When it comes to producing voiceovers that drive real results for your project, just how important is giving good direction? As the conduit of the vision, the director's role in a production is paramount. The director is the carrier of the creative vision. They are the conductor on the journey from an idea to a reality. They are the double agent supporting all sides of the project. Thus, the type of direction you give and how you give it directly affects your talent's performance, the final result of the project, the project's resonance and impact with the target audience, and ultimately your client’s satisfaction. Giving good direction is crucial to success. As a professional voiceover artist, I’ve had the privilege of working with directors all over the world. Through countless experiences recording with directors both good and bad, I’ve developed a pretty good understanding of what makes bad directors and where they go wrong. Furthermore, after working as a director and acting coach myself, I consciously avoid these bad directing techniques in my everyday work and opt instead to utilize directing principles that are proven for success. In this post I’m spilling the tea and sharing with you the worst direction I receive as a voice actor, and what makes it bad direction so that you can make sure you never make these mistakes.
Avoid Line Reading at all Costs, and Here’s Why:
Starting off with a hard hitter: line reading. Giving a line read is probably the biggest mistake a director can make when giving direction. This is because there is a reason the talent was hired to do the job and not the director themselves, and that reason is more than just their voice. When a director gives a line read they assume that the only output the actor has been hired for is their physical voice. But this belief actually neglects the biggest asset the voice actor brings to the table: their skills as an actor. What voiceover professionals offer as actors is far more valuable than their voice. A good voice actor uses skills they’ve studied and practiced throughout their careers to bring the copy to life. When you give a line read, you take away the actor's creative freedom and make it much harder for them to do their job in bringing the copy to life. You wouldn’t go to a 5-star restaurant and give the chef a play-by-play of how to cook your meal, would you? Giving good direction isn’t about showing the talent what to do, but about guiding them — and then trusting them.
Time is Precious, But so is the Performance Process. Avoid Interrupting your Voiceover Talent in the Middle of a Read
Another big no-no is when a director interrupts an actor in the middle of their performance. This can be tempting when the talent isn’t quite grasping the direction you just gave them, but I urge you to wait until the actor is finished their performance before giving them further direction. Why is this important? First of all, when an actor is delivering their lines they are in the zone. The acting zone is a space that exists in the actor's imagination that requires focus and vulnerability to access, and so it needs to be respected. When you interrupt your talent when they’re in the zone it can often be interpreted as a sign of judgment or disrespect, even if that’s not at all the intention. Standard efficacy is that the performance is respected, and as the performance goes on the actor may actually surprise you. That leads me to the second reason why interrupting your talent is a bad directing practice. As the voice talent finishes their read they may follow your direction, or they may even take the read somewhere different that you actually end up loving and wouldn’t have gotten if you had interrupted them. So during the performance take notes, hold your thoughts and allow your voiceover talent to stay in the acting zone and finish their read before you give them your next piece of direction — you just may get a voiceover that works even better than expected.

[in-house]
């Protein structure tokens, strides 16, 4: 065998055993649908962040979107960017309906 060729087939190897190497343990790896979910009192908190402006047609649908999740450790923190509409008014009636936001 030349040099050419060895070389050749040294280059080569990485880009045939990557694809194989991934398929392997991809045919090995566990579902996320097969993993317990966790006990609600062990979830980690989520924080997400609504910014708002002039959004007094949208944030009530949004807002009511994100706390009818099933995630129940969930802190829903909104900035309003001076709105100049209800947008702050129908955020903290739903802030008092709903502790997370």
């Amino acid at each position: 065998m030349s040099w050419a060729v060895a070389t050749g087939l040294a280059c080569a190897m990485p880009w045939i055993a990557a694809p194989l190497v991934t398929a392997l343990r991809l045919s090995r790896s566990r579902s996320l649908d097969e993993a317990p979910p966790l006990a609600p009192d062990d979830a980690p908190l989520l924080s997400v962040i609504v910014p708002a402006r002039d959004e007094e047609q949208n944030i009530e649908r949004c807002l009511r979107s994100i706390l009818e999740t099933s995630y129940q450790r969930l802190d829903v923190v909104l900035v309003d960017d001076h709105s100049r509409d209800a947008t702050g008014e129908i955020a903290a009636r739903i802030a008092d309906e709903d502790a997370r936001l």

Emotions as Direction Is Less Helpful Than you Think
Another common mistake that directors often make is to give an emotion as the sole or primary direction for the read. Unless the voiceover talent you’ve hired hasn’t taken any acting classes in their career, in which case you probably won’t get a realistic performance anyway, the actor will probably follow up by asking why should I be feeling this way? Telling them “the why” rather than telling them to sound like emotion will yield a much more real and genuine emotional performance in their read.
Disorganization is Destructive
The organization and structure of the voiceover recording session is another crucial aspect of the recording process often overlooked by directors. With anything that requires multiple percipients and moving parts, preparation is key to success. Make sure everyone that will be attending the live-directed session knows how the session will go — you can even state this to everyone before beginning the session that way everyone can stick to their role and no one steps on each other's toes. Tell them what will happen when, who will speak when, and what they will comment on. When a structure is set and followed, everyone will perform their jobs better.
Become a Pro Director
I hope that this list of directing habits to avoid was helpful! I am certain that you will see better results in your work as a director by avoiding these common mistakes. If you’re interested in reading what makes a good director, I’ve dedicated an entire post where I share several ways in which you can get better voiceover results as well as how to conduct a seamless voiceover session.